This article is reposted from my contribution to Uncommon Voices Collective. The original article can be found here.
On November 12th, ‘Swifties’ across the country were elated when Taylor Swift re-released her album, Red. TikTok was filled with fans making content on the app about heartbreak and commenting on the short film she released and how much it resonated with them. One thing stood out to me though amidst the fan frenzy: their connection to Taylor’s pain when someone she loved wasn’t at her birthday party and she couldn’t bring herself to pretend to be happy.
It seems silly, right? To begin a conversation about loneliness with the story of a multi-millionaire pop star and a breakup she went through ten years ago? But I think she identified a really important human experience: feeling alone in your pain while everyone else is at a party. And it’s a timely conversation because never are parties and pain more in conflict than at the holidays.
Never is loneliness more acute than when everyone else is celebrating while you are in pain. And no matter how many times you play It’s the Most Wonderful Time of the Year, and regardless of how many Christmas lights you put up, there is no escape from the loneliness that comes with feelings of nostalgia and grief for years gone by, or the pain from missing that friend or family member at the dinner table, or that ache in your chest that comes from wanting a significant other to share your joy with. We’ve all had a moment at some point in our lives where we look around and see people laughing and feel utterly isolated because we can’t laugh with them.
It’s difficult to comfort people in their loneliness, isn’t it? What do you say to a grieving parent, a deserted spouse, or a young single person? The cliches never seem to help. I can’t recall a single time “It will all be ok” or “There’s someone out there for you” ever helped me to feel less lonely at all. In fact, it only exacerbated it, because it seems to drive home how much they simply can’t understand.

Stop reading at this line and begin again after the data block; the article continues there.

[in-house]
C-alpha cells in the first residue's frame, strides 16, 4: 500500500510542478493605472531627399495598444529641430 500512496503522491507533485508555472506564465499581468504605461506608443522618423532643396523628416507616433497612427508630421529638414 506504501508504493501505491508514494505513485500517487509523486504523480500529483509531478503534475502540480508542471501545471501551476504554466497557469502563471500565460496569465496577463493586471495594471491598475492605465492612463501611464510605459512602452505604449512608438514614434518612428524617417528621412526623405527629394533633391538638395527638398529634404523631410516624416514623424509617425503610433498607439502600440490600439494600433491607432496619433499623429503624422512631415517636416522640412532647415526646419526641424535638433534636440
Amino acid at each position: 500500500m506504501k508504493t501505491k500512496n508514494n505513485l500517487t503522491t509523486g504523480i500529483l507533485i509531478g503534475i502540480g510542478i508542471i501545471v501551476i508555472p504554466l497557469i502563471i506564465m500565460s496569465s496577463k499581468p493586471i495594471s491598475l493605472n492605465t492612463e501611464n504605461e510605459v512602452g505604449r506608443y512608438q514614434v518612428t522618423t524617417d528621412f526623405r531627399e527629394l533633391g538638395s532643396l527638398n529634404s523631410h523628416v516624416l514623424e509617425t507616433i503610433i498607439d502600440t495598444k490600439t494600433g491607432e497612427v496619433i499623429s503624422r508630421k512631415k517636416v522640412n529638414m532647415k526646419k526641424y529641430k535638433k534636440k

But perhaps the problem is that we’re misdiagnosing loneliness as a disease, and therefore we’re on a hopeless mission to find a cure. It’s easy to spot when someone is chasing the big three—that is, sex, drugs, and alcohol—but a much more prevalent and pernicious search for a cure can be found in the part of the internet we so ironically call “social” media. Hundreds of YouTubers and TikTokers that refer to their millions of followers as “friends” have created the illusion that our loneliness can be numbed with entertainment or cured with some illusion of community created by followership. And yet, never has mental illness been so prevalent, depression rates so high, or loneliness so acute.
Is loneliness really a disease? I think it would be more productive to recognize it as a kind of suffering, one for which there is no “cure” or quick fix. There is no magical or medicinal treatment for feeling like you are alone whether it be in your pain, in your perception of the world, in your life’s journey or suffering. There was no magical cure for Christ’s loneliness. His enemies spit on him; his closest disciples abandoned him. He cried out to his own Father from the cross, asking why he’d been forsaken. And this suffering by no means started at the cross; it started at the cradle. The whole point of Advent is celebrating Christ’s incarnation as he left the perfect community of the Trinity in paradise to become a man and suffer and die. He is no stranger to loneliness, he felt it and understood it deeply through his birth, ministry, and death. But even that loneliness wasn’t a disease. It wasn’t meant to be cured. It was a suffering meant to be endured.
Perhaps this understanding of loneliness will help us as we approach the holidays. If we reframe that feeling of being alone even when surrounded by celebration from a disease to a suffering, we can reframe our reaction from one of trying to cure it to trying to meet it with compassion. And this applies to how we treat ourselves in our loneliness. We don’t have to cure ourselves, and chances are if we try with any of those toxic, empty treatments we’ll only make it worse.
Psalm 25:16 is the perfect prayer, but also the perfect bit of advice for counseling the lonely: “Turn to me and be gracious to me, for I am lonely and afflicted.” Face someone in their loneliness, and be gracious to them. Be gracious to yourself. And pray for God to be gracious to you.
Grace can look different for different people. For some, it’s simply recognizing their pain and loneliness and allowing them space to feel it. I was once at a party and a family member of mine apologized for not “being themselves” that night. I told her that she was not obligated to be any one version of herself at a given time. I knew she’d had a hard week, and there was no need to paste on a smile and act like everything was ok. That space to be real was a form of grace for her.
I hope and pray that the God of all grace and comfort will touch you in your loneliness as we press on through the holidays. He sees your suffering, and with God as your comforter, you’re never truly alone. Who in your life is suffering from loneliness? Who can you extend grace to? How can you extend grace to yourself this holiday season?